The DPA’s largest landholding is High House Waste, north of Cornwood, on the south of the moor.
On Sunday 18th September members were invited to an ‘open day’ to learn about the site, its management, history and prehistory. A select group walked from the car park on Heathfield Down, via West Rook Gate to the Sayer Gate, the main entrance to High House Waste.
Once on High House Waste, ecologist Hilary Marshall explained about the management and showed members some of the special features of the largest (southern) mire and the woodland. Lunch was taken in early autumn sunshine close to the post-medieval farmstead – some of the tumbled buildings are visible, as well as extensive boundary/field banks and a hollow way.
Then followed a bit of uphill to the Bronze Age settlement in the north east. [see the two pages of map, plan and notes from The Dartmoor Atlas of Antiquities by Jeremy Butler]. While reminding himself of the settlement Bill Radcliffe found another hut circle some 100 metres from those on the plan – we’re checking whether it has been recorded.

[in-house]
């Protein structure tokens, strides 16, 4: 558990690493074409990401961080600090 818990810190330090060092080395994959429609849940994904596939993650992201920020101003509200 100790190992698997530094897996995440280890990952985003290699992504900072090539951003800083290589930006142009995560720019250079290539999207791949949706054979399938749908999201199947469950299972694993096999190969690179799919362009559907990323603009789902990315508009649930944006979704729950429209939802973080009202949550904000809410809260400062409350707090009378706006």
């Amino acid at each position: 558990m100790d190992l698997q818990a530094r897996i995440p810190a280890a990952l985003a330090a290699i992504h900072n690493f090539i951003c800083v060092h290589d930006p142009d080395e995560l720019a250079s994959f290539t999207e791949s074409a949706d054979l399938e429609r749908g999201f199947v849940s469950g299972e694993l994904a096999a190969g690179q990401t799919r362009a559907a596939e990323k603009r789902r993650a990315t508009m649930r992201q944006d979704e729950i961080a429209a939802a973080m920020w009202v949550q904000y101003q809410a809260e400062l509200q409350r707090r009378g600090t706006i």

Then down to the stile and over the Broadall Lake onto Dartmoor National Park land, stopping only to pick up a large ‘Hello Kitty’ balloon [my photo of Bill hidden behind it].
On Dendles, after a bit of a search we found the cist close to the main track, but now rather lost in the vegetation.
From the track we had good views of the eastern slope of High House Waste, showing some of the walls and firebreaks cleared and areas swaled by conservation volunteers in recent years, as well as the gorse covered hillside and regenerating rowans. Although quantities are small, heather seems to be thriving where the swaling has taken place.
After walking down through DNPA land past Dendles National Nature reserve we were met and taken back to our cars by Derek and the DPA APY wagon.